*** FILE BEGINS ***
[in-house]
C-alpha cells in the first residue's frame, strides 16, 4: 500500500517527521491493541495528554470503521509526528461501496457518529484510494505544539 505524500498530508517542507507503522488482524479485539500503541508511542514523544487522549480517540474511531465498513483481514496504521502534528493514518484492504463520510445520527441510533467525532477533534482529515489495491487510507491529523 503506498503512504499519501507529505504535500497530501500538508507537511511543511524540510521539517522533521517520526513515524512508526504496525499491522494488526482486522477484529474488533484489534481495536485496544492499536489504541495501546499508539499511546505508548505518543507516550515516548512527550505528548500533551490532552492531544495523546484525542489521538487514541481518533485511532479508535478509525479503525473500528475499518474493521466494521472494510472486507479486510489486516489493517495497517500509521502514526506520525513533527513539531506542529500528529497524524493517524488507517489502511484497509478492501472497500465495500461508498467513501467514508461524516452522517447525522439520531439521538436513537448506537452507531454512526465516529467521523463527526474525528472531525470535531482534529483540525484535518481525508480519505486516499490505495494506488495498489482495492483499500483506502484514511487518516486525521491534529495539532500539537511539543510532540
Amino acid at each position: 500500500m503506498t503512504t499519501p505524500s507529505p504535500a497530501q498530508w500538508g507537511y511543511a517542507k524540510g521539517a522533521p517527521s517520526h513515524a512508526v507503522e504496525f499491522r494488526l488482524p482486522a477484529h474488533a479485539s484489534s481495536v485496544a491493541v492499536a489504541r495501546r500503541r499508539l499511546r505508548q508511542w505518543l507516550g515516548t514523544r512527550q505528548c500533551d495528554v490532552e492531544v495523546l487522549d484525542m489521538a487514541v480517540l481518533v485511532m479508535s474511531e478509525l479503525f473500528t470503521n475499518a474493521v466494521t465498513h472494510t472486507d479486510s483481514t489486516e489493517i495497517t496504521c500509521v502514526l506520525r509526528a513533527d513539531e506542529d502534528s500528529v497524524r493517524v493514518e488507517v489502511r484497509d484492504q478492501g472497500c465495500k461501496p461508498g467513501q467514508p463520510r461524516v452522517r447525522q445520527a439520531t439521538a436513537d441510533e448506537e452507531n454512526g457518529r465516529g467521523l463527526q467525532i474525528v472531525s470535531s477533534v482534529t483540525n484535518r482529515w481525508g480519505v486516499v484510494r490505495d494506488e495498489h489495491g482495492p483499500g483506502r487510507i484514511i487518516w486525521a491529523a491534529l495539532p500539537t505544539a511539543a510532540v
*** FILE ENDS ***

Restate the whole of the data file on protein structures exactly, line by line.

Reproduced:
[in-house]
C-alpha cells in the first residue's frame, strides 16, 4: 500500500517527521491493541495528554470503521509526528461501496457518529484510494505544539 505524500498530508517542507507503522488482524479485539500503541508511542514523544487522549480517540474511531465498513483481514496504521502534528493514518484492504463520510445520527441510533467525532477533534482529515489495491487510507491529523 503506498503512504499519501507529505504535500497530501500538508507537511511543511524540510521539517522533521517520526513515524512508526504496525499491522494488526482486522477484529474488533484489534481495536485496544492499536489504541495501546499508539499511546505508548505518543507516550515516548512527550505528548500533551490532552492531544495523546484525542489521538487514541481518533485511532479508535478509525479503525473500528475499518474493521466494521472494510472486507479486510489486516489493517495497517500509521502514526506520525513533527513539531506542529500528529497524524493517524488507517489502511484497509478492501472497500465495500461508498467513501467514508461524516452522517447525522439520531439521538436513537448506537452507531454512526465516529467521523463527526474525528472531525470535531482534529483540525484535518481525508480519505486516499490505495494506488495498489482495492483499500483506502484514511487518516486525521491534529495539532500539537511539543510532540
Amino acid at each position: 500500500m503506498t503512504t499519501p505524500s507529505p504535500a497530501q498530508w500538508g507537511y511543511a517542507k524540510g521539517a522533521p517527521s517520526h513515524a512508526v507503522e504496525f499491522r494488526l488482524p482486522a477484529h474488533a479485539s484489534s481495536v485496544a491493541v492499536a489504541r495501546r500503541r499508539l499511546r505508548q508511542w505518543l507516550g515516548t514523544r512527550q505528548c500533551d495528554v490532552e492531544v495523546l487522549d484525542m489521538a487514541v480517540l481518533v485511532m479508535s474511531e478509525l479503525f473500528t470503521n475499518a474493521v466494521t465498513h472494510t472486507d479486510s483481514t489486516e489493517i495497517t496504521c500509521v502514526l506520525r509526528a513533527d513539531e506542529d502534528s500528529v497524524r493517524v493514518e488507517v489502511r484497509d484492504q478492501g472497500c465495500k461501496p461508498g467513501q467514508p463520510r461524516v452522517r447525522q445520527a439520531t439521538a436513537d441510533e448506537e452507531n454512526g457518529r465516529g467521523l463527526q467525532i474525528v472531525s470535531s477533534v482534529t483540525n484535518r482529515w481525508g480519505v486516499v484510494r490505495d494506488e495498489h489495491g482495492p483499500g483506502r487510507i484514511i487518516w486525521a491529523a491534529l495539532p500539537t505544539a511539543a510532540v